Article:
S’mass Town Council looks at height, massing of proposed Snowmass Center redevelopment | AspenTimes.com

S’mass Town Council looks at height, massing of proposed Snowmass Center redevelopment

Councilman Bill Madsen listens as Richard Shaw with the Design Workshop explains the story poles depicting the proposed Snowmass Center redevelopment during a walking site tour on Dec. 2.
Maddie Vincent/Snowmass Sun

Snowmass Town Council continued discussing the proposed redevelopment design for the Snowmass Center on Dec. 2, focusing on height variances and density.

After an hour-long walking tour of the Snowmass Center — where the Eastwood Snowmass Investors and Design Workshop developer team showed council members the proposed placement and heights of the 11-building center redevelopment and expansion project — the group returned to council chambers to further analyze the design specifics.

“We think the massing of the buildings makes a generally good statement to the project and its redevelopment,” Richard Shaw with Design Workshop said to council. “We really have easily a three-story environment to work within and to be compatible with.”

Some of the specifics related to height and massing Shaw discussed with council were the desire to both work with the existing topography to design the new buildings, meaning more stories on sides with steeper slopes; redeveloping the main center area so it sits on one even level, which means raising up the current street level adjacent to the center roughly three feet to the center entrance level; and preserving and enhancing views of Mount Daly and the Snowmass Ski Area from the center “main street” and gathering spaces.

As previously reported, the Planning Commission approved the redevelopment proposal with dozens of specified development conditions in early September.

The plan for the center includes an additional 16,646 square feet of “community serving” commercial and 78 multi-family residential units (68 free market, 10 deed-restricted); the addition of 138 underground parking spaces, bringing the total above and below surface spots to 324; an atrium and increase in public meeting spaces; a new public transit facility; and significant renovations of the existing center businesses, including the U.S. Post Office and Clark’s Market.

The tallest building will be about 52 feet tall, and a few others will exceed the 38-foot maximum building height and encroach on areas with a 30% grade slope, plan documents state, which council was tasked with reviewing Dec. 2. The applicant also requested variances in parking and residential unit count.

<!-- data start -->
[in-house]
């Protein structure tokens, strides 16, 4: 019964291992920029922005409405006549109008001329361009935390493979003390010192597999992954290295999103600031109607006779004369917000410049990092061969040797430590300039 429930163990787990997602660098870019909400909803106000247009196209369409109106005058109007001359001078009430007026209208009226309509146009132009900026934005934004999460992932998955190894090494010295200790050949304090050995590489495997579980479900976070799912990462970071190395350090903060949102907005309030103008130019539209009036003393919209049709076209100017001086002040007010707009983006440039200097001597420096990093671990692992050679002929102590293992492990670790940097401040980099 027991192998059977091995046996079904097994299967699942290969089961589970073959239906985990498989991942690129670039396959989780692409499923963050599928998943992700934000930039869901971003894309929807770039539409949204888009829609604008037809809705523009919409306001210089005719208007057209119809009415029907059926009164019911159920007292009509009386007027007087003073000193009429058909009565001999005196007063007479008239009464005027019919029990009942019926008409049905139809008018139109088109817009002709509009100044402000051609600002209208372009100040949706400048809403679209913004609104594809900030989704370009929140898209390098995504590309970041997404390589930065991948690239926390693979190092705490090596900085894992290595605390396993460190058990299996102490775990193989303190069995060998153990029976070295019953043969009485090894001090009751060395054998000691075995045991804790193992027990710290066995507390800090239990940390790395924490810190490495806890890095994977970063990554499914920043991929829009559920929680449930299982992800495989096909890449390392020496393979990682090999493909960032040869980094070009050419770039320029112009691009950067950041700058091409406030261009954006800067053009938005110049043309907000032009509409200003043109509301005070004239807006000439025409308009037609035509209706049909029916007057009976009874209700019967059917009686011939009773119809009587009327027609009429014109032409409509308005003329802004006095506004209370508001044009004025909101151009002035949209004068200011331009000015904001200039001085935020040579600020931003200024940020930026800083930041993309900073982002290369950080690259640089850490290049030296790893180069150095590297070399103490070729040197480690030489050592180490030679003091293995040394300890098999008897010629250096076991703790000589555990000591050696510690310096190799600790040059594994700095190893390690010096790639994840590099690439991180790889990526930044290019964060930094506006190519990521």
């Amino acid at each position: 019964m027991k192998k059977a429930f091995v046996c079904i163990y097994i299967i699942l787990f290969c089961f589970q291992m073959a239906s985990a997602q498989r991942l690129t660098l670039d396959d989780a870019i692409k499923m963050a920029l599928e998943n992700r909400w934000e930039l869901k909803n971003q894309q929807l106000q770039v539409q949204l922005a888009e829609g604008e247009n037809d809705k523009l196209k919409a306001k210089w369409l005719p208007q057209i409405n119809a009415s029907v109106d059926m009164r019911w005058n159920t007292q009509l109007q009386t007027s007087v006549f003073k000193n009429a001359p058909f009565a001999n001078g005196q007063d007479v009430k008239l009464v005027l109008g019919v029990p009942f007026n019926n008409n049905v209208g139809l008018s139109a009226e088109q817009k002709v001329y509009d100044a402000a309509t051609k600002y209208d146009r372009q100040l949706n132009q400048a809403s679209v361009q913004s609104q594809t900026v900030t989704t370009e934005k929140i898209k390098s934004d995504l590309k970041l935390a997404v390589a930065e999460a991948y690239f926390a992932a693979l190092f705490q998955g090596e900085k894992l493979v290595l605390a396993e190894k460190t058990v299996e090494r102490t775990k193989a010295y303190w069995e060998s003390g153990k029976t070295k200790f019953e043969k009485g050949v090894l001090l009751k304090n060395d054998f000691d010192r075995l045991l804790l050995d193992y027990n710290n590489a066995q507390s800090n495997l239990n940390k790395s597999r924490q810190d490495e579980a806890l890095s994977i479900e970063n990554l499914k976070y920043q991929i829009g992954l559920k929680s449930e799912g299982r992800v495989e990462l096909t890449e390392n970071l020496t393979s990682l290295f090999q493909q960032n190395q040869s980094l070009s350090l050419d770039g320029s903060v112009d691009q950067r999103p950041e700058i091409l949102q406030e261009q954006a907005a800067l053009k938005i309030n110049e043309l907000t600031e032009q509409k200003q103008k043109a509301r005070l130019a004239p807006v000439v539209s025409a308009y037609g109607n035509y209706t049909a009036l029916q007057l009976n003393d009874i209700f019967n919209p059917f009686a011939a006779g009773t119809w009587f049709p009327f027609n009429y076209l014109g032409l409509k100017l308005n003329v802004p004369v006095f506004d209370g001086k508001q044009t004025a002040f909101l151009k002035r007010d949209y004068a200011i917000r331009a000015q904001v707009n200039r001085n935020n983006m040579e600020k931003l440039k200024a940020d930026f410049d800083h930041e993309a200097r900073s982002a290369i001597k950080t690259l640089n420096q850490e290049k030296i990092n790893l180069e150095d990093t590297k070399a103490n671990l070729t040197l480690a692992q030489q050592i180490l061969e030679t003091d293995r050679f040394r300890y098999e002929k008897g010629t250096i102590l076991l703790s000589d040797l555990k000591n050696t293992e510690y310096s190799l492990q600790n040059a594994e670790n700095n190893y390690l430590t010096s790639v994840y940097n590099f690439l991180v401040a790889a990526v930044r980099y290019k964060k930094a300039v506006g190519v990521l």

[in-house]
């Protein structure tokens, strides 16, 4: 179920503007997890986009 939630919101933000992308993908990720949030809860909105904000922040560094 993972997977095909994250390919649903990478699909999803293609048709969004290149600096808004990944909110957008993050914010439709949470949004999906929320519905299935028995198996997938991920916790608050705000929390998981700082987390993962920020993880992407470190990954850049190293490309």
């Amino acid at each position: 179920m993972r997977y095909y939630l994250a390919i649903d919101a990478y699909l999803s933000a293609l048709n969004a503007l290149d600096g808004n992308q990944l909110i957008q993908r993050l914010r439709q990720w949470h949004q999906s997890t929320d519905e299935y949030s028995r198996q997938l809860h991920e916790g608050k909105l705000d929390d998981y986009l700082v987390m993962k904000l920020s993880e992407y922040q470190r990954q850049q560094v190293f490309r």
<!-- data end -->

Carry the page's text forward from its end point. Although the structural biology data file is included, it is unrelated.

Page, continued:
“We have tried with individual buildings to relate them to each other, to relate them to the context and to carry forward the conversations we’ve previously had about where height is an issue,” Shaw said. “We want to be sure the height and the density is practical so that it does not disrupt the character of Snowmass.”

After the site visit and Shaw’s brief presentation, council expressed concerns with making any decision about height variances or massing based solely on story poles, as they don’t depict the true size and scope of the proposed buildings.

“I like story poles but they don’t tell the whole story,” said Mayor Markey Butler. “The challenge is we really don’t know what the views are going to be.”

Butler and other council members told Shaw they were concerned with losing views of the ridgeline behind the current center and of downvalley. Council also was concerned with the potentially negative effects of the shadows created by the new buildings.

“With the size of the buildings, I question the amount of snow buildup. We’re trying to avoid snowmelt situations,” Councilman Tom Goode said. “And the elevations concern me, they totally concern me. I don’t know how people are going to see the ridge.”

Town Council voted to continue its discussions on the proposed center’s height variances and massing to its Dec. 9 meeting at 4 p.m. Council also plans to start conversations around the proposed center’s connectivity and circulation, and what the community purpose requirement should look like.

Shaw and the developer team agreed to bring imagery that better shows the heights, massing and subsequent view lines to the Dec. 9 meeting, along with building shadow and project phasing information.

A website for the Snowmass Center and its redevelopment proposal can be found at http://www.snowmasscenter.com.

mvincent@aspentimes.com


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